• Sang in front of my home church, a congregation of about 1,000.
  • Watched the towers fall in my dorm room of OBU, right before my first New Testament exam of the semester. I failed.
  • went stargazing in the bed of a truck in the middle of a baseball field, and actually looked at stars
  • went searching to crash a party on Frat Row in Norman, only to find no one home because of a game
  • walked across town in College Station singing at the top of my lungs and dancing with friends
  • heard my first drive-by when I was in middle school
  • Experienced the death of a close friend at 21
  • cried over someone who didn’t deserve it
  • forgave someone who didn’t deserve it
  • Had my first kiss in the back of a band bus at the age of 15
  • Stayed up until the wee hours of the morning after hearing about the Columbine shooting my junior year of high school to write a poem that was later published in the SA Express News
  • Had a Haitian women wipe tears from my cheeks
  • danced with the owner of a karaoke bar in OKC while he serenaded me “Brown Eyed Girl” (I guess he  didn’t see my eyes were blue)
  • got into said karaoke bar when I was only 19 because the owner saw my friends and I walking down the sidewalk and invited us in….not the smartest decision but certainly one of the most fun
  • read Poisonwood Bible
  • made it through my masters
  • eaten pig’s feet
  • serenaded my husband after two weeks of dating (first time to sing for just one person)
  • Was told by a student I was not only a teacher, but a mentor, a mother, a sister and a friend
  • Cried in front of students
  • felt completely naked when I shared my writing for the first time in college
  • spent the week in Wimberley with my family - got sunburnt, an in-grown toenail, and the scar on my chin but met a man from India who changed my life.
  • Wrote love on a student's arms
  • felt the chill associated with a witch doctor’s property
  • bought into the idea of the American Dream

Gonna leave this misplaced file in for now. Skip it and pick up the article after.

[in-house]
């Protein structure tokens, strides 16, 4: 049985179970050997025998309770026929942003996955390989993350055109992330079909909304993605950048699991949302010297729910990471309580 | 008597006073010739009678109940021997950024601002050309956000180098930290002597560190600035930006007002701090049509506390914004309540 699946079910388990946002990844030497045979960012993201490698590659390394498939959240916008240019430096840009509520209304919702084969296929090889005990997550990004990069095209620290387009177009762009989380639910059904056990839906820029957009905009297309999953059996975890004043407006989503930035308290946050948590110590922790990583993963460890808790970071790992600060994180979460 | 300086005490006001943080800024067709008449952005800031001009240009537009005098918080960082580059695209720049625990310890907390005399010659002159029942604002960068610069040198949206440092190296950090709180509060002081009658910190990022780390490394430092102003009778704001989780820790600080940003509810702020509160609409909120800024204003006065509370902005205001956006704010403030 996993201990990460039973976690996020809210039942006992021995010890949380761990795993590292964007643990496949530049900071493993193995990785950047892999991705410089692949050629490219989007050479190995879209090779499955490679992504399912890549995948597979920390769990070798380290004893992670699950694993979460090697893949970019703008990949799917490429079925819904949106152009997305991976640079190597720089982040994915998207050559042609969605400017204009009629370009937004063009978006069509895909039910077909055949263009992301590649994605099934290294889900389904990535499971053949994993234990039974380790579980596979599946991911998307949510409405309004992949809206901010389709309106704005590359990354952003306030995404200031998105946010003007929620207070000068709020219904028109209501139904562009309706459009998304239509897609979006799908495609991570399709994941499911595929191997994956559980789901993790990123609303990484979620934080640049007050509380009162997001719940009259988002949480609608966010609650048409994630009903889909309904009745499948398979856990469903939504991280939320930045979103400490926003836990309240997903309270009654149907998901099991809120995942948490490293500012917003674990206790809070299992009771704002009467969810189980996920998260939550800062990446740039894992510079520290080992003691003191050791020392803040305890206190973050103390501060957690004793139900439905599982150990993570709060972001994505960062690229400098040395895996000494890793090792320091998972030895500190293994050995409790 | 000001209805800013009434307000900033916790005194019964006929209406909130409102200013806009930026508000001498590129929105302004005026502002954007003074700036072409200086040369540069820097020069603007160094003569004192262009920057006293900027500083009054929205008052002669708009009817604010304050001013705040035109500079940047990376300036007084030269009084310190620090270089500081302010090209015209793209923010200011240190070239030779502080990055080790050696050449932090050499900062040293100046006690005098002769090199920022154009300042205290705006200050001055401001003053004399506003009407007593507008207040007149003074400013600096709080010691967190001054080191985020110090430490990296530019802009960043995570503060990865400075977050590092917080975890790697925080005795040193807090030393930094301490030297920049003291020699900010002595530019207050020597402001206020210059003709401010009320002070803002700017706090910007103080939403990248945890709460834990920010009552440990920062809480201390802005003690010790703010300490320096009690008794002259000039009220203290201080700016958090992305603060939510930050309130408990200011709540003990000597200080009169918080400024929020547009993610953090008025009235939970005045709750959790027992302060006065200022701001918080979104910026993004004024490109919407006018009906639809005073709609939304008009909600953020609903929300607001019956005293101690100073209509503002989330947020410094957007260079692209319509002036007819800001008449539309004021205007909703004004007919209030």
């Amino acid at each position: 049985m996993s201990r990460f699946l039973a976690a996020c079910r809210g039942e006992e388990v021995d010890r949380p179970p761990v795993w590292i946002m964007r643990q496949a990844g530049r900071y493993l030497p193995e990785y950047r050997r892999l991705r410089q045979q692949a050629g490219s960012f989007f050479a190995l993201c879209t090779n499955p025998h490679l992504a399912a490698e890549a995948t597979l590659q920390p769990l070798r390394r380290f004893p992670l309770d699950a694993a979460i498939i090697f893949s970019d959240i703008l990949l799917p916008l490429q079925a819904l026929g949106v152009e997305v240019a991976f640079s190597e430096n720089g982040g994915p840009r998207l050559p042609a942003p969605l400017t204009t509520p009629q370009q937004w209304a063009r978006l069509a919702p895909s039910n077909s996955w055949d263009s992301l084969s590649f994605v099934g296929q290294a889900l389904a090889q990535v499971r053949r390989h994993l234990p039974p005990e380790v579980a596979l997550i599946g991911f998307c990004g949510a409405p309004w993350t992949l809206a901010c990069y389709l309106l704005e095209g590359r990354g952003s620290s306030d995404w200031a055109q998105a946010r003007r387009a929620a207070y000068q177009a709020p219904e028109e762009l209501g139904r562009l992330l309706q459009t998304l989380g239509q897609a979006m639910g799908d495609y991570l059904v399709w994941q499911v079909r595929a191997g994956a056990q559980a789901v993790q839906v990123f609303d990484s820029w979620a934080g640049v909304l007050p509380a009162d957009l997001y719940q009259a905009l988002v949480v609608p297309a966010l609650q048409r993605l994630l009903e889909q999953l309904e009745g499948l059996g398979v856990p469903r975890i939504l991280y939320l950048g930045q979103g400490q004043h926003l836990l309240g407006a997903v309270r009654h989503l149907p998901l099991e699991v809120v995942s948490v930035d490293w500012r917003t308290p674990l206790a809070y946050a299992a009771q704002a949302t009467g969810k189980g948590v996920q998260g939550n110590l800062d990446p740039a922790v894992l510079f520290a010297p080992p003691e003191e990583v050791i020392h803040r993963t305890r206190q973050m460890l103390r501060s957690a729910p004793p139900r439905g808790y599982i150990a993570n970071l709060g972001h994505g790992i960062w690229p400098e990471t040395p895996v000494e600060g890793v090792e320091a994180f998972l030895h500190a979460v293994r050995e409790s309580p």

• realized there is so much more than the American Dream
  • married Russell
  • read Fanny and Zooey
  • Met some of the most innovative and revolutionary minds while spending a weekend in San Diego last year
  • became a history maker
  • learned early on that joy can be found in a sunrise
  • created routines with cousins and siblings to Free at Last
  • swam in the Caribbean
  • was chased by a Havelina in the jungles of Haiti
  • seen the sunset over the Pacific
  • experienced how something can ruin your life in the best possible way
  • watched Dirty Dancing five times in one week
  • read Irresistible Revolution
  • met my guardian angel
  • learned to hear what God is saying to me through nature
  • stayed at a hippie commune in Biloxi while doing relief work after Katrina
  • baked Santa cookies
  • watched Beauty and the Beast
  • watched MTV incognito with my teenage uncle (when they actually played videos-I remember Video Killed the Radio Star)
  • found my words in Brooke Fraser’s “Albertine”
  • learned how to walk like a giant
  • met a homeless man named Derrick who lost everything in Hurricane Ike & is now living under a bridge in downtown Ausitn
  • met a homeless man with no tongue named Bird whose favorite ice cream is Amy's chocolate.
  • read The Things They Carried
  • saw Slumdog Millionaire which intensified my desire to a)travel to India and b)adopt

And there’s more. I think this may be the beauty of this exercise, actually. I sent Dr. Peterson my list months ago and have been processing what I wrote and my own additions since then. I would hope that my list only grows larger, as my writer’s mind continues to pay attention to what others can’t see - the lady nervously scratching her neck during an intense conversation, the deaf couple laughing at an intimate joke, the barista greeting a familiar face with a smile and casual conversation.

There are stories to be told. People aching to be heard and seen.  Go ahead. I dare you. Think about your own list. Declare yourself, as Brady Peterson says. Someone will listen.

Posted on April 8, 2009 and filed under finding{and telling}your story.